Kenya’s banking industry has invested Sh2.1 billion in Corporate Social Responsibility (CSR) in 2018 and approximately Sh6.7 Billion over the past three years, according to the 2019 Kenya Banking Industry Shared Value Report released by the Kenya Bankers Association (KBA).
Education ranks first as the top social investment area for banks, followed by health and environment. Overall, banks have donated in excess of Sh9 billion since 2015 in CSR activities, which has contributed greatly to Kenya’s realization of the Sustainable Development Goals (SDGs).
Speaking at the release of the industry’s social responsibility report, KBA Governing Council Representative and KCB Bank Kenya Managing Director Samuel Makome reiterated the role the banking industry has played in creating shared value for the society.
“Banks are heavily investing in engagements and activities that have a positive impact on the society, environment and economy,” he said. “In addition to the CSR investments, banks have spent more than Sh3 billion in cause-related sponsorships in areas such as sports. As you know, our athletes are the pride of Kenya and our global ambassadors of whom we are all very proud.”
In terms of contributing to Kenya’s overall economic growth, in the 2017/2018 financial year, the banking industry paid more than Sh73 billion in taxes to the National Government. In the same period, the KBA report found banks have invested Sh39 Billion in employment creation through jobs and contracts which generated further revenue to fund the National Budget. Moreover, as at September 2018, banks lent a total of Sh2.53 trillion to various sectors that drive the economy.
KBA CEO, Dr Habil Olaka noted that as much as banks are making a greater contribution to the economy and society, there are hurdles faced by the industry, including the Banking (Amendment) Act, 2016, which introduced interest rate controls.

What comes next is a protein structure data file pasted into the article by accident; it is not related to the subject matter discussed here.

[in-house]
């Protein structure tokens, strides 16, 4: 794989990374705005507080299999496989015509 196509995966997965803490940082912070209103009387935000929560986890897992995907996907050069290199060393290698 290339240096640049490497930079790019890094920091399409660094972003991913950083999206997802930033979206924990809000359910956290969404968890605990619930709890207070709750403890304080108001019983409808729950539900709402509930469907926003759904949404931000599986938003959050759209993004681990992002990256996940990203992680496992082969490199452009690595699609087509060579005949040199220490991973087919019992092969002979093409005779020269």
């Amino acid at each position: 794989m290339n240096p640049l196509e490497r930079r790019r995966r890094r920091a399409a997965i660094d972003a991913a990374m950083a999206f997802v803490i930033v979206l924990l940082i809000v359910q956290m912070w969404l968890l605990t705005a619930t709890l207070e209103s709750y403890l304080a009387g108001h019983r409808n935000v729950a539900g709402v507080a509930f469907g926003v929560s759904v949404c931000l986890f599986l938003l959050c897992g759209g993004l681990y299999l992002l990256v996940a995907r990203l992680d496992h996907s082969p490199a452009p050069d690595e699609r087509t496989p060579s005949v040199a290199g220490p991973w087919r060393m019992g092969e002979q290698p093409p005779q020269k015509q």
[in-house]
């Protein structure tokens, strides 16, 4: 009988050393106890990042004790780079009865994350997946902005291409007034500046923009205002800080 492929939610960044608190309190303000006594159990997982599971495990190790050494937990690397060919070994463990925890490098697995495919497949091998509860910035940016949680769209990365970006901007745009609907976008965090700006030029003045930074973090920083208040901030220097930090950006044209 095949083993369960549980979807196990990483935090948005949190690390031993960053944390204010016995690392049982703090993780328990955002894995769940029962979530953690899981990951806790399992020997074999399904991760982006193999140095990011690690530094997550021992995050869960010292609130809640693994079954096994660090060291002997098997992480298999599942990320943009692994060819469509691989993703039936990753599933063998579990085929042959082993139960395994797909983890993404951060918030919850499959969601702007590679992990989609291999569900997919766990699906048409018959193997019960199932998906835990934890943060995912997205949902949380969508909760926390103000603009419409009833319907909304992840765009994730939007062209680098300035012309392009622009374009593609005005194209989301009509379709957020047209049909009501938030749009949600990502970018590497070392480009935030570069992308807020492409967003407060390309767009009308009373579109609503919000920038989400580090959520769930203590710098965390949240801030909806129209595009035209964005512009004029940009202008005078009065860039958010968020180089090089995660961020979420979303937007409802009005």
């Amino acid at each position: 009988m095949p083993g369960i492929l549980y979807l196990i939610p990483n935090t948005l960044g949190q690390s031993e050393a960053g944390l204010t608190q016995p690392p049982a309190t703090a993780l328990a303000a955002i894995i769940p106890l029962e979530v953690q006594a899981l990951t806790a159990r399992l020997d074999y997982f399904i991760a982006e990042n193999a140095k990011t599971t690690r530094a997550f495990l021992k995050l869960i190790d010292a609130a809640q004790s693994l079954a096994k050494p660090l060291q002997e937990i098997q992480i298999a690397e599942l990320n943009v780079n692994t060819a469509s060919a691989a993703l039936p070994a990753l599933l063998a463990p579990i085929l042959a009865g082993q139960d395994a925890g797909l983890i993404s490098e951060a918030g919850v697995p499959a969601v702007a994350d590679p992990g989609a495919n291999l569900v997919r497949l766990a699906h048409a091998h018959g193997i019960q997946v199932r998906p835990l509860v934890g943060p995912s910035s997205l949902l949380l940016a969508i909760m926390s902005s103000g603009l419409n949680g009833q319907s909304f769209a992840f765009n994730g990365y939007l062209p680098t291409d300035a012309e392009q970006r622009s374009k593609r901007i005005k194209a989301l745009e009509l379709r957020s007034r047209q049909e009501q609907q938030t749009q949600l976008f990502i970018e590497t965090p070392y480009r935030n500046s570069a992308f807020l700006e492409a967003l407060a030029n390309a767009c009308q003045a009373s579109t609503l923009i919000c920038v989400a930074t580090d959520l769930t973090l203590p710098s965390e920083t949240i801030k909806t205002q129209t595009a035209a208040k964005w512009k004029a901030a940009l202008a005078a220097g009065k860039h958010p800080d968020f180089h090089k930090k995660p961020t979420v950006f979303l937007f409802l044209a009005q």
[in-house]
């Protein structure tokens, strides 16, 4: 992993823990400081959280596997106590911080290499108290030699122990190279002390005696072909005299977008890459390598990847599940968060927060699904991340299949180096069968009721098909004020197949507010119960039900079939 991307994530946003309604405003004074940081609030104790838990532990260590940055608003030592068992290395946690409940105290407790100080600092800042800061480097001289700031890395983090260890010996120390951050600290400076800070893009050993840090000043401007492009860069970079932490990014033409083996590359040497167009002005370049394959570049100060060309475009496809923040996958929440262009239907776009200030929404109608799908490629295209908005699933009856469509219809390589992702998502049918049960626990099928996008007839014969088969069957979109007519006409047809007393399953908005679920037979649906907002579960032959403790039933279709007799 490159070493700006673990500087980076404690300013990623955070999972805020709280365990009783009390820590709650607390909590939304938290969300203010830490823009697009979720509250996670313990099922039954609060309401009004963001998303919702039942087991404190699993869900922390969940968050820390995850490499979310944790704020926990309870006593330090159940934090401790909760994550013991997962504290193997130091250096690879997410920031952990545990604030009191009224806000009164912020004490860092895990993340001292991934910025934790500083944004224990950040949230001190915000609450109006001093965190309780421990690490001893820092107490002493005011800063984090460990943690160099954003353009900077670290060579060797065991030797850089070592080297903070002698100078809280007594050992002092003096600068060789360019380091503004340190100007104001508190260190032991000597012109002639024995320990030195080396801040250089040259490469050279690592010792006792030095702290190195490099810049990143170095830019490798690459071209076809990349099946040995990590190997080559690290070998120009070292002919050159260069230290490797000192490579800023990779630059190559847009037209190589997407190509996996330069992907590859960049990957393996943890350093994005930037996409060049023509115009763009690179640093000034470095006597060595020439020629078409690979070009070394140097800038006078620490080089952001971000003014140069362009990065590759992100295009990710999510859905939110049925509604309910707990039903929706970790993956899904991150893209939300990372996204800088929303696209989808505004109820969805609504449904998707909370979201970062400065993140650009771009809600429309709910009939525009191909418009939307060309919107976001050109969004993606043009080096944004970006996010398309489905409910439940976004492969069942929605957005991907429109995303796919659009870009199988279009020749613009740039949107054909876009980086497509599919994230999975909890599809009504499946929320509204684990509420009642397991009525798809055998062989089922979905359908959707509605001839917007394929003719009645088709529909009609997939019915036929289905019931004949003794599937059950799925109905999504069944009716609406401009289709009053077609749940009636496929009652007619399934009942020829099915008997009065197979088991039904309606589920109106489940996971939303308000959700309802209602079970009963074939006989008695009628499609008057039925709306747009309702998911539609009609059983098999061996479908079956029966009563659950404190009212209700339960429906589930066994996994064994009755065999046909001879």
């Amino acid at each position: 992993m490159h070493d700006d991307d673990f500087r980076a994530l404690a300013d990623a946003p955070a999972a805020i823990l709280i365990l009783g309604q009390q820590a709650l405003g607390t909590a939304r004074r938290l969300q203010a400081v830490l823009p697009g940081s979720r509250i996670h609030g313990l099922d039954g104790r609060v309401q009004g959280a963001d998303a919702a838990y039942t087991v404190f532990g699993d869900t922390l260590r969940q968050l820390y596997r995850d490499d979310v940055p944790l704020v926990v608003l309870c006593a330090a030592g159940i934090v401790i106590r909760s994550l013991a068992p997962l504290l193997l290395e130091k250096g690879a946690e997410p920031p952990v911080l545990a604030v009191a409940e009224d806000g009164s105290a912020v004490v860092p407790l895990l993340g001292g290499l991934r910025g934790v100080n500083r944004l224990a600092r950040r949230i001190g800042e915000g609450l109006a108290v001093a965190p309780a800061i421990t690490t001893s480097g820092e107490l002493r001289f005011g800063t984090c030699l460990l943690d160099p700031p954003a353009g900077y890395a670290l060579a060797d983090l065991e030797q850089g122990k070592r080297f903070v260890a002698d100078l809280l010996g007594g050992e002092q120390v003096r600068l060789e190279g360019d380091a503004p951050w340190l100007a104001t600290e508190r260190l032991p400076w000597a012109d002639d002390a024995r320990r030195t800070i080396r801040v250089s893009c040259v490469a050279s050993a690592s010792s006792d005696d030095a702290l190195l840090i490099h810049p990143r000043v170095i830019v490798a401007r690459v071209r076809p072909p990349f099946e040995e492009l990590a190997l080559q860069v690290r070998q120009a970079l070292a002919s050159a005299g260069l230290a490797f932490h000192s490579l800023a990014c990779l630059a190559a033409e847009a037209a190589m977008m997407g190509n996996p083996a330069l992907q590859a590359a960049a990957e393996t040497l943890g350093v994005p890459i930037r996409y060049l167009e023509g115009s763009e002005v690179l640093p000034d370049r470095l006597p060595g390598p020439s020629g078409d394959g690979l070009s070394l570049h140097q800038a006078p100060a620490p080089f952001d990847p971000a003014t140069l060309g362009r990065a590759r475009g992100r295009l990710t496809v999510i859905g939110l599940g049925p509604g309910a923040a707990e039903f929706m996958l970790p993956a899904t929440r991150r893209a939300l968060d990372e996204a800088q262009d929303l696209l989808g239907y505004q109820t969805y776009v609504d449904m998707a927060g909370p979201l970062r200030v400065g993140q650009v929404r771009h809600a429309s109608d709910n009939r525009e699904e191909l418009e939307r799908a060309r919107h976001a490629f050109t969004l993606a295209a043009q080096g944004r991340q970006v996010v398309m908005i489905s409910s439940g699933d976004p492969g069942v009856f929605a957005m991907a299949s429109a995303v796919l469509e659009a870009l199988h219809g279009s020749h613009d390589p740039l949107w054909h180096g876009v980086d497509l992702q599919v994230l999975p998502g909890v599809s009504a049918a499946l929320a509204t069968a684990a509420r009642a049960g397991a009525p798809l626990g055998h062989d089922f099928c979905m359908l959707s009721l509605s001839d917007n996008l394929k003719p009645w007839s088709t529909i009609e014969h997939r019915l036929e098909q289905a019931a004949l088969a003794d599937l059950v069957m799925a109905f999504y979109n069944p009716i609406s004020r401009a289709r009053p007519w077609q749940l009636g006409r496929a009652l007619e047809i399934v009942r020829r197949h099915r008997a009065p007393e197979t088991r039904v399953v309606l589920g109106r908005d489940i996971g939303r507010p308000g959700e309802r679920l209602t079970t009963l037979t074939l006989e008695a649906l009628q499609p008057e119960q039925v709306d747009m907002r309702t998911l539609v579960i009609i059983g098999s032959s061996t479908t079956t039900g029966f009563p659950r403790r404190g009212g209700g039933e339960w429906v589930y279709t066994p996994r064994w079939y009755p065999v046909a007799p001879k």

“The interest rate ceiling set by Parliament has negatively impacted private sector access to credit, which has led to an estimated 1.4 percent decline in GDP,” said Dr Olaka. Notwithstanding a challenging operating environment for banks, the industry has championed innovative programs and have adopted new methods of lending.
“Banks have devised creative approaches to knock down some of the barriers that have led to difficulty in credit access for Micro, Small and Medium-sized Enterprises (MSMEs). Despite the interest rate caps, banks have been able to respond to credit needs through innovative approaches such as leveraging on the Movable Property Registry on ecitizen.go.ke,” he said.
The Registry which was introduced by the Movable Property Security Rights Acts, 2017 has aided banks to lend to individuals and SMEs with assets that are not land related.
“So far, over 183 thousand loans have been registered worth Sh3.65 Trillion which is very promising,” added Dr Olaka. “As further support, the Association has developed the Inuka Enterprise Program which we designed to de-risk MSMEs so that they can in turn access bank loans. More than 2,000 enterprises have already been reached through the program. Moreover, banks are leveraging on technology to improve the customer experience,” he said.
KBA released the Shared Value report during an Open Day that was hosted by the National Assembly in conjunction with the launch of the Parliamentary Caucus for SDGs and Business Strategic Plan.